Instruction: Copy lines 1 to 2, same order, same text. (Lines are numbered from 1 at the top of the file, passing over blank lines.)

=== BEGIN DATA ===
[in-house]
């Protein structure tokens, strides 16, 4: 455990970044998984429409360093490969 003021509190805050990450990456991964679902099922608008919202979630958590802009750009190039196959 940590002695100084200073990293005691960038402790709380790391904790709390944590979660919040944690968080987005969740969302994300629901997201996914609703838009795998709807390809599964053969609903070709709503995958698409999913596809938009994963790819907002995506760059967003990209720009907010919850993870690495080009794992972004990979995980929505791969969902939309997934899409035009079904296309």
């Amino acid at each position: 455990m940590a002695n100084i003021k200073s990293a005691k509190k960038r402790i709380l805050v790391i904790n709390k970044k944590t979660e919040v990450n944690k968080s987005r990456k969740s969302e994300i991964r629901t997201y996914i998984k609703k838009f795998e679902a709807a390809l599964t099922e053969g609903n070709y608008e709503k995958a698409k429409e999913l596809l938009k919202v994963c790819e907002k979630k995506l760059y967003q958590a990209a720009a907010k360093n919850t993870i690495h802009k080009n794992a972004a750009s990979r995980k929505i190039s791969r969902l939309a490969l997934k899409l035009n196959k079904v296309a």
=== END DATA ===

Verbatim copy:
[in-house]
């Protein structure tokens, strides 16, 4: 455990970044998984429409360093490969 003021509190805050990450990456991964679902099922608008919202979630958590802009750009190039196959 940590002695100084200073990293005691960038402790709380790391904790709390944590979660919040944690968080987005969740969302994300629901997201996914609703838009795998709807390809599964053969609903070709709503995958698409999913596809938009994963790819907002995506760059967003990209720009907010919850993870690495080009794992972004990979995980929505791969969902939309997934899409035009079904296309």